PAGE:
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Poisonous Florida Snakes, part 2

Previously we discussed the Copperhead, the Water Moccasin and the Diamondback Rattler as poisonous snakes that are found in Florida.  If this wasn’t bad enough, there are 3 more that complete the list.  Here is a list and description of the remaining 3.

  • The Timber Rattlesnake.  This snake is a large, heavy bodied snake. It has a reddish brown stripe going the length of its back and the back has chevron type crossband designs on it. Its tail is a uniform black.  The snake can be anywhere from 3-5 feet in length.  And of course, the body ends with a rattle at the tail.  This snake has a fairly limited range in Florida, only being seen in 9 counties, mostly northern and as far down as Volusia County. These snakes prefer bottomlands like riverbeds, swamps and cane thickets.  This snake should be given a wide berth.  Its coloring lends it to be camouflaged and if it doesn’t rattle, you can easily find yourself in a precarious situation.
  • The Dusky Pigmy Rattler.  Even though the name makes this snake seem less dangerous than the other venomous snakes in Florida, don’t be fooled.  The only thing different about this snake is its size.  The Dusky Pigmy Rattler has a length from 12 to 24 inches.  Its body is light to dark grey and its head has 9 large scales on it.  This snake has a reddish brown stripe going the length of its back that is interrupted by black splotches.  Its habitat is in the lowlands around lakes, ponds, marshes, swamps and prairies.  The bite is rarely deadly, but causes a lot of pain.  Before it strikes you may hear it rattle; it sounds like an insect buzzing.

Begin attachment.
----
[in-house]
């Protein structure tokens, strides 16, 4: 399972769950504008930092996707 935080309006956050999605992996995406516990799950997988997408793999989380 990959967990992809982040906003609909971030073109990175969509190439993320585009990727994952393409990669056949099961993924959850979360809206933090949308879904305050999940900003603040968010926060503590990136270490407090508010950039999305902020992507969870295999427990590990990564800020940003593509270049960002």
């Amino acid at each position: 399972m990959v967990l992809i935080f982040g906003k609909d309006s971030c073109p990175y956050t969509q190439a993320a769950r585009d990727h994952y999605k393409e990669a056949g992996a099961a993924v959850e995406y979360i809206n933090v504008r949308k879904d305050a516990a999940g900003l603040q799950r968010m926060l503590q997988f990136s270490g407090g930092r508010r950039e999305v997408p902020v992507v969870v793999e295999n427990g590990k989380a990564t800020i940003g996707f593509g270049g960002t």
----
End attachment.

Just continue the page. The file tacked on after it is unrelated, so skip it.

• The Eastern Coral Snake.  This is the most colorful snake on the venomous list. The snake can be anywhere from 20-30 inches.  The body of this snake has rings of black, yellow and red rings around its body. The Coral Snake’s tail is black and yellow, with no red rings.  These snakes are a bit secretive and are often found under debris or even in the ground.  The like both dry areas and wet areas, meaning they can be found anywhere. The bite of the Eastern Coral Snake is venomous and should be treated immediately.

So, there you have it.  Yes, you may encounter any one of these snakes while in Florida.  Stay away if possible and if the snake becomes a pest, contact a pest control specialist.

15 Feb
2016

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